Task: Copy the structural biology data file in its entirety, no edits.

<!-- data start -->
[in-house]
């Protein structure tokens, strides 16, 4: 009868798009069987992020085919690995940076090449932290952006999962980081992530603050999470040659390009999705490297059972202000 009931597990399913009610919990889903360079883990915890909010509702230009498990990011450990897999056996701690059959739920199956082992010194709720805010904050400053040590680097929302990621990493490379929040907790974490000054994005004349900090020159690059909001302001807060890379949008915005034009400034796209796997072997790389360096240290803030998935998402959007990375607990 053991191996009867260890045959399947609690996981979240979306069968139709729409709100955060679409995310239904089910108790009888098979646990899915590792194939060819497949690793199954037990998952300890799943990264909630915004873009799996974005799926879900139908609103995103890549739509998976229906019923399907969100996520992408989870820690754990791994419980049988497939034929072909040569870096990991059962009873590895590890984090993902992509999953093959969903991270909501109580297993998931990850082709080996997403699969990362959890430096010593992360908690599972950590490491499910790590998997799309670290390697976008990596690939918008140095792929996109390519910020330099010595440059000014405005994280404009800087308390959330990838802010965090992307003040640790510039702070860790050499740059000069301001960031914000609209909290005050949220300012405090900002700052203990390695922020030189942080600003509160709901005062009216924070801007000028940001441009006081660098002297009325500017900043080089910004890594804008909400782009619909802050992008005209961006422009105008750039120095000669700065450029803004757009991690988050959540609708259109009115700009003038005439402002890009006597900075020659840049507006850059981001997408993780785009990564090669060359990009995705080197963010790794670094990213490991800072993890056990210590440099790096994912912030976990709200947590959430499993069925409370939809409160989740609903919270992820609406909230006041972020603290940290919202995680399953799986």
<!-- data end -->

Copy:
[in-house]
């Protein structure tokens, strides 16, 4: 009868798009069987992020085919690995940076090449932290952006999962980081992530603050999470040659390009999705490297059972202000 009931597990399913009610919990889903360079883990915890909010509702230009498990990011450990897999056996701690059959739920199956082992010194709720805010904050400053040590680097929302990621990493490379929040907790974490000054994005004349900090020159690059909001302001807060890379949008915005034009400034796209796997072997790389360096240290803030998935998402959007990375607990 053991191996009867260890045959399947609690996981979240979306069968139709729409709100955060679409995310239904089910108790009888098979646990899915590792194939060819497949690793199954037990998952300890799943990264909630915004873009799996974005799926879900139908609103995103890549739509998976229906019923399907969100996520992408989870820690754990791994419980049988497939034929072909040569870096990991059962009873590895590890984090993902992509999953093959969903991270909501109580297993998931990850082709080996997403699969990362959890430096010593992360908690599972950590490491499910790590998997799309670290390697976008990596690939918008140095792929996109390519910020330099010595440059000014405005994280404009800087308390959330990838802010965090992307003040640790510039702070860790050499740059000069301001960031914000609209909290005050949220300012405090900002700052203990390695922020030189942080600003509160709901005062009216924070801007000028940001441009006081660098002297009325500017900043080089910004890594804008909400782009619909802050992008005209961006422009105008750039120095000669700065450029803004757009991690988050959540609708259109009115700009003038005439402002890009006597900075020659840049507006850059981001997408993780785009990564090669060359990009995705080197963010790794670094990213490991800072993890056990210590440099790096994912912030976990709200947590959430499993069925409370939809409160989740609903919270992820609406909230006041972020603290940290919202995680399953799986």